Can overheating after replacing water pump&timing belt

Tiny
DEMETRIS
  • MEMBER
  • HONDA CIVIC
Honda civic 2000 DX hatchback. Mileage 101,000. I recently had the timing belt and water pump replaced. Unfortunately the water pump was defective (so I was told by the mechanic) and after I picked up my car from the mechanic the car overheated while I was on the highway. The thermometer went all the way to the top and I did not realize. I only realized when I saw smoke coming out of the hood. I stopped the car, towed it to the mechanic and since then they replaced the radiator, flushed & checked the cooling system (funs, fluid, etc), replaced the thermostat and anything else they thought was necessary. Since then my car is overheating in a random fashion. The thermometer sometimes goes up to 3/4 high while driving (both in the highway going 50-60 mph or in traffic). When it goes so high it usually comes down pretty quickly. Other times it remains above the middle for a while.
I took it back to the same shop several times. However, they could not figure out anything wrong with it. I plan to take it to another shop but I wanted to ask what else might be causing this problem. Before the water pump incident my car was running perfectly. Is it possible that the initial overheating caused motor damage (or any other damage) to the point where it can't be fixed completely?
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Sunday, October 14th, 2007 AT 5:47 PM

4 Replies

Tiny
FISHERMAN
  • MEMBER
Hello !

Well looks to me like you have air in the cooling system.
How to bleed air from cooling system after a flush or repair. Set heater for maximum heat, Fill coolant reservoir to MAX mark with 50/50 water and coolant mixture. Loosen bleed bolt and fill radiator up to base of filler neck. Close bleed bolt when coolant flows out without bubbles. Tighten bleed bolt. With radiator cap removed, start and operate engine to normal operating temperature. Add coolant if necessary and check for leaks

The radiator should end up about full to the top of the chamber, or to the bottom of the cap. And the overflow bottle between MIN and MAX marks.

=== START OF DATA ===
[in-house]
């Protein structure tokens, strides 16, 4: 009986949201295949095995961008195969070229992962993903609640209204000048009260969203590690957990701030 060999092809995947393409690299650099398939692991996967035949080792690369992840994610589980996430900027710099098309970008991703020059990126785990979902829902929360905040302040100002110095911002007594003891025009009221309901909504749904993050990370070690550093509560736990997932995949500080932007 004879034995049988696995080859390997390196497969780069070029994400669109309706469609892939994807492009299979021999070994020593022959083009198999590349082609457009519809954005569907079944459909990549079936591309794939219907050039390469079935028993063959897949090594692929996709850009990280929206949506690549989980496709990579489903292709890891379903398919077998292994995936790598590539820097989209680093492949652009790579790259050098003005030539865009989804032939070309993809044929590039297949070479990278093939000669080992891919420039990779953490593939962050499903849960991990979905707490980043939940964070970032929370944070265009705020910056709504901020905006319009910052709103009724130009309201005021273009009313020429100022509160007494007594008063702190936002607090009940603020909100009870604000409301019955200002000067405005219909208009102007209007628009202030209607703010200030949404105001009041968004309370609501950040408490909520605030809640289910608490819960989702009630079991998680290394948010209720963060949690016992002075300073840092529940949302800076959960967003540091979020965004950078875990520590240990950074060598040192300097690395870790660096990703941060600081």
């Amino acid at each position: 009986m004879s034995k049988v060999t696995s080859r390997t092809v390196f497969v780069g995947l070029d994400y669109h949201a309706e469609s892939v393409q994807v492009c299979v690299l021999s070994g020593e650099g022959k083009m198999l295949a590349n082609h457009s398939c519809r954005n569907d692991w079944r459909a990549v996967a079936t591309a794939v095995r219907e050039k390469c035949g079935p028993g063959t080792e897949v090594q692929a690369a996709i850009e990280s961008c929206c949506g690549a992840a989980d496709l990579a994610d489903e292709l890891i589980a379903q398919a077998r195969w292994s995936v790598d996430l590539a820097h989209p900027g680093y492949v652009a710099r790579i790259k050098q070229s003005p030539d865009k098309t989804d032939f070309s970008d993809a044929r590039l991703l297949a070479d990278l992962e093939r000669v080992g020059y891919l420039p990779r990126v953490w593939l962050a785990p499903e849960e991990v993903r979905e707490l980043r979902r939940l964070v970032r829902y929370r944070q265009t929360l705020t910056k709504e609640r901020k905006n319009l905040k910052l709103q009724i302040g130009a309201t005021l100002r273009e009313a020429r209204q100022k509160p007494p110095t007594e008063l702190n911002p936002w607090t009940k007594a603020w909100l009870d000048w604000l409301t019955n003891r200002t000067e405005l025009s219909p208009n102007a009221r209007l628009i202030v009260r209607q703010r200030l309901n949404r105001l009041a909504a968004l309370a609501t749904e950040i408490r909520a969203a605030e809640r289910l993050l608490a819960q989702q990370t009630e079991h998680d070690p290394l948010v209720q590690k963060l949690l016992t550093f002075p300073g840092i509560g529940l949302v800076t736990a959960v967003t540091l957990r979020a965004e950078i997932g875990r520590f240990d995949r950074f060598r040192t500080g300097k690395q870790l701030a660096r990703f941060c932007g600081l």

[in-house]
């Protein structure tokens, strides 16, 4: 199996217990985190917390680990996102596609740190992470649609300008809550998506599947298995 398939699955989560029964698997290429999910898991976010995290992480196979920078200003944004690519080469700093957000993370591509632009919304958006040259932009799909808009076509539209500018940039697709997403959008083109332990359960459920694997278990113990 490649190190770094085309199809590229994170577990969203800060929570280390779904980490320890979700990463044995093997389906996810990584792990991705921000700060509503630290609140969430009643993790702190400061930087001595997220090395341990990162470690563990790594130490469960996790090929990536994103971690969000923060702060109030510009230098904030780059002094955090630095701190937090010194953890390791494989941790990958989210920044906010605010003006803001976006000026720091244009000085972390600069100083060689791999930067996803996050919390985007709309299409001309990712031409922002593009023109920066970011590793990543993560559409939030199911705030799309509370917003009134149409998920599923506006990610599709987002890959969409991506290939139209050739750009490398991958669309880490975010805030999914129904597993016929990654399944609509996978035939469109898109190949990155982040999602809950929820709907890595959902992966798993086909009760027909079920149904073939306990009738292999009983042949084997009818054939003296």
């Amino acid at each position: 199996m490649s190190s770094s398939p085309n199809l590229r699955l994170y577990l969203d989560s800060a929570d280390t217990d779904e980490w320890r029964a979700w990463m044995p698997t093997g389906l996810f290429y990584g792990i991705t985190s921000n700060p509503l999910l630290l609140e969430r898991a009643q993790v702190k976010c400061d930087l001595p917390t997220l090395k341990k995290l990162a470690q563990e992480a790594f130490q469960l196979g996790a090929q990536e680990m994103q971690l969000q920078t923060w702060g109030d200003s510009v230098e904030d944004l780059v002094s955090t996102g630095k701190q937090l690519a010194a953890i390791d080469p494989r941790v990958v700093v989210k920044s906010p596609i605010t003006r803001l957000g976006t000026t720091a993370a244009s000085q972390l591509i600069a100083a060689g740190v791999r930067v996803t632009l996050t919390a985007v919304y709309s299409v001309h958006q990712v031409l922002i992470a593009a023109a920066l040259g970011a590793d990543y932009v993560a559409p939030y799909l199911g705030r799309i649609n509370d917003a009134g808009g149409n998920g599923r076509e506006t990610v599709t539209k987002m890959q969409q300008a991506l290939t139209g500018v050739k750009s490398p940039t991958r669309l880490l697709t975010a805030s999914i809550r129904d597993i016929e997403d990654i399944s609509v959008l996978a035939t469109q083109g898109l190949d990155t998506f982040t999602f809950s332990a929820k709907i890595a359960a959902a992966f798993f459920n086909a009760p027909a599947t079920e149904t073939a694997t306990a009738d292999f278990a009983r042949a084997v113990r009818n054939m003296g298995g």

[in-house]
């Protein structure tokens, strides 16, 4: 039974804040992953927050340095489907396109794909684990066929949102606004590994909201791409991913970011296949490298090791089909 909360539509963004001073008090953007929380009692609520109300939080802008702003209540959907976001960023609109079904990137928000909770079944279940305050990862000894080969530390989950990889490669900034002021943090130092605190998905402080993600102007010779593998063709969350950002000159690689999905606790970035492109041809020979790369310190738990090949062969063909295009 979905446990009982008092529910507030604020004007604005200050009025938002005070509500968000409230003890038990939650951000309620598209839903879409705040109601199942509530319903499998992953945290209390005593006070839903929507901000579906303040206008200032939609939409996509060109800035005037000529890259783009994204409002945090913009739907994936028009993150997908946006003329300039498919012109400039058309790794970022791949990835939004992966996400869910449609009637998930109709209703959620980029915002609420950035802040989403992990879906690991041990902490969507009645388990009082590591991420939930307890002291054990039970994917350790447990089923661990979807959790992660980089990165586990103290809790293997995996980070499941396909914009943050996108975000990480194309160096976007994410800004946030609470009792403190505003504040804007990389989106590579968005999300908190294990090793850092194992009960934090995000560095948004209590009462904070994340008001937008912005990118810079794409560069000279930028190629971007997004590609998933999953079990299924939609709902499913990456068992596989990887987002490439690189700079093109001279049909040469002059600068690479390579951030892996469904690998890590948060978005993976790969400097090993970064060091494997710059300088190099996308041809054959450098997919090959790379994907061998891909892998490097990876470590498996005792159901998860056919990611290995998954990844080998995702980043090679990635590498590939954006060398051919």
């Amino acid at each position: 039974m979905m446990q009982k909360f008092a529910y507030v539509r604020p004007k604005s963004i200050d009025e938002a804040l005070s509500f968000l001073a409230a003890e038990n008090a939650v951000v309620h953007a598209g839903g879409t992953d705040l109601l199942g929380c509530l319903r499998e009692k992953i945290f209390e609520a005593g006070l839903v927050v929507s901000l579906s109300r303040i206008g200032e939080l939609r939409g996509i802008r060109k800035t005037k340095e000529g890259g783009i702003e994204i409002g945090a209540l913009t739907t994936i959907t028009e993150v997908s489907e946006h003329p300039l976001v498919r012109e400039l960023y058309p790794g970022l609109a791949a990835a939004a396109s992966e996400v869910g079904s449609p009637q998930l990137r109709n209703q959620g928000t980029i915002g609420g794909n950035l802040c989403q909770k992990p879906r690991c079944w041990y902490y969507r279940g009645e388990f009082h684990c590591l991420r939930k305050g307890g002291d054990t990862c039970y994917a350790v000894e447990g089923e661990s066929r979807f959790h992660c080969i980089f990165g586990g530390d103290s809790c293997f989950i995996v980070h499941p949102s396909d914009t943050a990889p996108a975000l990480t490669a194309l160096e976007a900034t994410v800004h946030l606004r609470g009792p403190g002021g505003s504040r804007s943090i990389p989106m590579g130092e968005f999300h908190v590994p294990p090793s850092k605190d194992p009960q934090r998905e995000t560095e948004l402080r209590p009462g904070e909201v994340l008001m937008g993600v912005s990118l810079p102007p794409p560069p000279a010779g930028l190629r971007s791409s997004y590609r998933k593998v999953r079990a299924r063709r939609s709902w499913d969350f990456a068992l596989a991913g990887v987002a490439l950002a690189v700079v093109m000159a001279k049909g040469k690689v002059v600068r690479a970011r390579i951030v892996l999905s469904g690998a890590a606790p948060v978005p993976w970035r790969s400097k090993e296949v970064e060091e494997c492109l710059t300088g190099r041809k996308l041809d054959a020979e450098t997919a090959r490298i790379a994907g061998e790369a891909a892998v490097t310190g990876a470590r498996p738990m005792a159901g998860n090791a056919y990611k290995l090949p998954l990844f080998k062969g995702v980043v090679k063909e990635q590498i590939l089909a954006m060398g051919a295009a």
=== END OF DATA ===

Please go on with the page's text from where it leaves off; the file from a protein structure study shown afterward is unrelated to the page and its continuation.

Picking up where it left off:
Keep an eye on the level for a couple days afterwards.

Anyhow ask them to check the compression test on all cylinders to see if the head its not an issue in the overheat problem and also advise them to "purge" the cooling system.

Let us know!
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Monday, October 15th, 2007 AT 8:40 AM
Tiny
DANSCAR
  • MEMBER
Hi Fisherman,

I have heard a few of my friends with Honda that if you change the coolant, you have to bleed it so as not to overheat. I have a 2002 Honda Civic LX 1.7L, where is the coolant bleed bolt for this engine?

Thank you in advance
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Monday, October 15th, 2007 AT 11:48 AM
Tiny
FISHERMAN
  • MEMBER
Hey Dan !

The bleeder valve (if equipped) Usually is on the upper radiator hose outlet on the engine fill the radiator with coolant until you see the water out of the bleed valve without bubbles, then close the valve - fill the overflow bottle and be sure to turn the heater on to hot when it is warming up to get any air out of the heater

Hope it helps!
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Monday, October 15th, 2007 AT 12:51 PM
Tiny
ROBIN LO
  • MEMBER
How to bleed air if there is no bleeding nipples?The car is Honda Fit(JDM model)with L15A engine.
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Tuesday, December 16th, 2014 AT 8:50 PM

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